A plague (Yersinia pestis) epizootic spread through Gunnison's prairie dogs (Cynomys gunnisoni), and possibly other rodent species, in the Moreno Valley in north-central New Mexico between winter 1984–1985 and autumn 1987. We observed the progress of the epizootic and subsequent population recovery at four prairie dog towns within the valley during this period. At two towns (Midlake and Val Verde) the prairie dogs were marked prior to the epizootic. At two additional towns (Vega and South Entrance) prairie dogs were marked following the epizootic. In 1988, a second epizootic occurred at Vega. One hundred thirty-nine serum samples were collected from prairie dogs and other rodents and 1,750 fleas were collected from animals and burrows. Fleas infected with Y. pestis were collected from prairie dogs, deer mice (Peromyscus maniculatus), and thirteen-lined ground squirrels (Spermophilus tridecemlineatus). Prairie dog fleas included Oropsylla hirsuta, O. labis and O. tuberculata; deermouse associated fleas were Aetheca wagneri and Rhadinopsylla sectilis, and Oropsylla bacchi was associated with thirteen-lined ground squirrels. All of the above flea species were collected from prairie dog burrows. All rodent species shared some flea species. Thirteen-lined ground squirrels disappeared shortly before plague was identified in prairie dogs at Midlake. Meadow voles were rare following the epizootic at Vega in 1986, became abundant in 1987, and disappeared at the time of the second prairie dog epizootic in summer 1988. Although we collected serum from Gunnison's prairie dogs, thirteen-lined ground squirrels, deer mice, and meadow voles (Microtus pennsylvanicus), we identified elevated serum titers against Y. pestis only in Gunnison's prairie dogs. Prairie dog mortality at all towns affected by plague was in excess of 99%. Serum antibody titers indicate that more than 40% of the few prairie dogs left to establish colonies following epizootics survived plague infection.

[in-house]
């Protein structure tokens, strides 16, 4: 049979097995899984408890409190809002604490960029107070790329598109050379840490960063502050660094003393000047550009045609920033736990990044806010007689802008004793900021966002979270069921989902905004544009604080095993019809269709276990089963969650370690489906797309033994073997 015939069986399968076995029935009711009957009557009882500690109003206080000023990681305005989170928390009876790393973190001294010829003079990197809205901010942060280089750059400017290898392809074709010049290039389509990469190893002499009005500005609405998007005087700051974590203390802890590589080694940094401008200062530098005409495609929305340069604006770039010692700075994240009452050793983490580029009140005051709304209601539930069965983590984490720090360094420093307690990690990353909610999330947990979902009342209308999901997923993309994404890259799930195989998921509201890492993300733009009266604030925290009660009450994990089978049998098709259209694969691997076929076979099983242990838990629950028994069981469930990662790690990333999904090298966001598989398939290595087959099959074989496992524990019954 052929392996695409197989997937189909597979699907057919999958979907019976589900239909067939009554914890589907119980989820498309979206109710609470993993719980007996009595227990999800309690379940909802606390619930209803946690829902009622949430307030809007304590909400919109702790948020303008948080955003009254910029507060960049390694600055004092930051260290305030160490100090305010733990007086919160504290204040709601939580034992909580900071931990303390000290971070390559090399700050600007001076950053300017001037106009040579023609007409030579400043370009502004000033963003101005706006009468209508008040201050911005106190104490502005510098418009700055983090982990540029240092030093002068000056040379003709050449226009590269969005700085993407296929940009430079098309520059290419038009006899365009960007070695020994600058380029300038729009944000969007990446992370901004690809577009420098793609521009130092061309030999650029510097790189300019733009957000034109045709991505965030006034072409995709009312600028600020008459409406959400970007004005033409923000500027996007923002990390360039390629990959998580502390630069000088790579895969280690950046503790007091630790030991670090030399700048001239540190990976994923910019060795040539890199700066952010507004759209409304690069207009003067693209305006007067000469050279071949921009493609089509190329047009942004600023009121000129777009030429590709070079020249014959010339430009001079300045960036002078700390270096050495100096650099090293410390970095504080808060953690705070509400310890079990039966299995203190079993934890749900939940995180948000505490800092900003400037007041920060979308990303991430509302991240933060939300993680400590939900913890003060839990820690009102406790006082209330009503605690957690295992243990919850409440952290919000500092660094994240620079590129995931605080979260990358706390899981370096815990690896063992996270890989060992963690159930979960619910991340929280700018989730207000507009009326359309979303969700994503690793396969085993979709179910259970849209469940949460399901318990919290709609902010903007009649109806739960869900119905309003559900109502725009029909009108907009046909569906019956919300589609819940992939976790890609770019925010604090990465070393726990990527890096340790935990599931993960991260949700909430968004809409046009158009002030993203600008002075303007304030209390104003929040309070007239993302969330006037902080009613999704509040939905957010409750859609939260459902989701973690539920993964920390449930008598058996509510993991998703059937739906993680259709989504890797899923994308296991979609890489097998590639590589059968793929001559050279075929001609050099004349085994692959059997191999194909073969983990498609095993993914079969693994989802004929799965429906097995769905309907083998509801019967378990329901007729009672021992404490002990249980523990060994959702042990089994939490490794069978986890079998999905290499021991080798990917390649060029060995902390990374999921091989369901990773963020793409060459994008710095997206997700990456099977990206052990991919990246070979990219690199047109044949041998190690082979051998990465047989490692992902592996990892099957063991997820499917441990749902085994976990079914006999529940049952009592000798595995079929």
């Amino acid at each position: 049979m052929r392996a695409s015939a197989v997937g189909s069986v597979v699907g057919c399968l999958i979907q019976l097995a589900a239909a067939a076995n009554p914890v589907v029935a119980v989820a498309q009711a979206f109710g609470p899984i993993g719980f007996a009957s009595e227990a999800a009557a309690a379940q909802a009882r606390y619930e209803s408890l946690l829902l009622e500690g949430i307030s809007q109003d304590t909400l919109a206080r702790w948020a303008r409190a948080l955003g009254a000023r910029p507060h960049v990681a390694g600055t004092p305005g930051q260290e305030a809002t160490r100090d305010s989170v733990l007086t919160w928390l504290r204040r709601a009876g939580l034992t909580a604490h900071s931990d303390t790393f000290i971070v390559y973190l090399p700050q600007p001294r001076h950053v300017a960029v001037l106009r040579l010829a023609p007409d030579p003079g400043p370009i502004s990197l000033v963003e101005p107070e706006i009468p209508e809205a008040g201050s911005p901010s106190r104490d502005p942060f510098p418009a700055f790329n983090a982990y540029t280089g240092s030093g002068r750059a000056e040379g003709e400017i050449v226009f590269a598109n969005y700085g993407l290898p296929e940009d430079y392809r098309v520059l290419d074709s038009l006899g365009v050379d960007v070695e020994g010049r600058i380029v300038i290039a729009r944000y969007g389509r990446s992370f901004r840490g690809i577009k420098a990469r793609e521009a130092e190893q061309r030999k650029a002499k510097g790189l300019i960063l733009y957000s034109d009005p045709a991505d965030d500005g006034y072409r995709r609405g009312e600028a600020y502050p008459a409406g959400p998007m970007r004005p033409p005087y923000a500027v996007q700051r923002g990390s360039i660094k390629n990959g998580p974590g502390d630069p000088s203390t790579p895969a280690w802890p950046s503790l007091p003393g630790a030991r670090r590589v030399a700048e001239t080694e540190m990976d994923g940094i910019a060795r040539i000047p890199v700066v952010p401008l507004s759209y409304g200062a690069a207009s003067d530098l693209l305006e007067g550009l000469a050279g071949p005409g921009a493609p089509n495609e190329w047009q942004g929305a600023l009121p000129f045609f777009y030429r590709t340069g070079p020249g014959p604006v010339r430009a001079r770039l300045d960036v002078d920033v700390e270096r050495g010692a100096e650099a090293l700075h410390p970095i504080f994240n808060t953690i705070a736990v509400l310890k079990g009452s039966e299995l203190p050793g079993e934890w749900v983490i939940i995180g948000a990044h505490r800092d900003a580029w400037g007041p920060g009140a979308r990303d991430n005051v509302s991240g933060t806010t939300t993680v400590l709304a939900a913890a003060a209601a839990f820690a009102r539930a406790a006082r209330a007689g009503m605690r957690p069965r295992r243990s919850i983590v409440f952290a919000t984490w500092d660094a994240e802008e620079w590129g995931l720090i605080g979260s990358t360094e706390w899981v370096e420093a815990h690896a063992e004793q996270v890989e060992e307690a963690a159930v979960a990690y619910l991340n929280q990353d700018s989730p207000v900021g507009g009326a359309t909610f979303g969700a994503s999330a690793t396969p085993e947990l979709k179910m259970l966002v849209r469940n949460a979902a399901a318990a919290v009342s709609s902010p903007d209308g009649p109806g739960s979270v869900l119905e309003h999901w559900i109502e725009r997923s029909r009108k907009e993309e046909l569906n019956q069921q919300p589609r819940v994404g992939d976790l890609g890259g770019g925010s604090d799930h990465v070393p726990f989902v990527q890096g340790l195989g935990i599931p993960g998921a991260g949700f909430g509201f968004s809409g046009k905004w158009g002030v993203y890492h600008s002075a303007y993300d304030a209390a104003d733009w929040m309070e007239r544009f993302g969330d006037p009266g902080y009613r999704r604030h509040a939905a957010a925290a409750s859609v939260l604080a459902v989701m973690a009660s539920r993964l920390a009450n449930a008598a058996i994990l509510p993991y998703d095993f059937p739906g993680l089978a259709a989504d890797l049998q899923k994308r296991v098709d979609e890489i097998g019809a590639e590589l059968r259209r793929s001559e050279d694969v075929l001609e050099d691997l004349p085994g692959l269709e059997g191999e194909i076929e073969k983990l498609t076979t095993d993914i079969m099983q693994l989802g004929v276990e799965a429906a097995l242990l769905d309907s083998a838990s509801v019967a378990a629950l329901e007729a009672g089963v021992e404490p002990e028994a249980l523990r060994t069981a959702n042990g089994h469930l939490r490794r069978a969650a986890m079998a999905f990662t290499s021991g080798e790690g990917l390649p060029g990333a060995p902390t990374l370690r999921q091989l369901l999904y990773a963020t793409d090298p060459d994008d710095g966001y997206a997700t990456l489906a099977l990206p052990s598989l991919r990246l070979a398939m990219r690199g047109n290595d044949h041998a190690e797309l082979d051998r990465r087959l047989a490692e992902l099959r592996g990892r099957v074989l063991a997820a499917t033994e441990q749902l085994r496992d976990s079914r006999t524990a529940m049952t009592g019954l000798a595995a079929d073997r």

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Vol. 33 • No. 4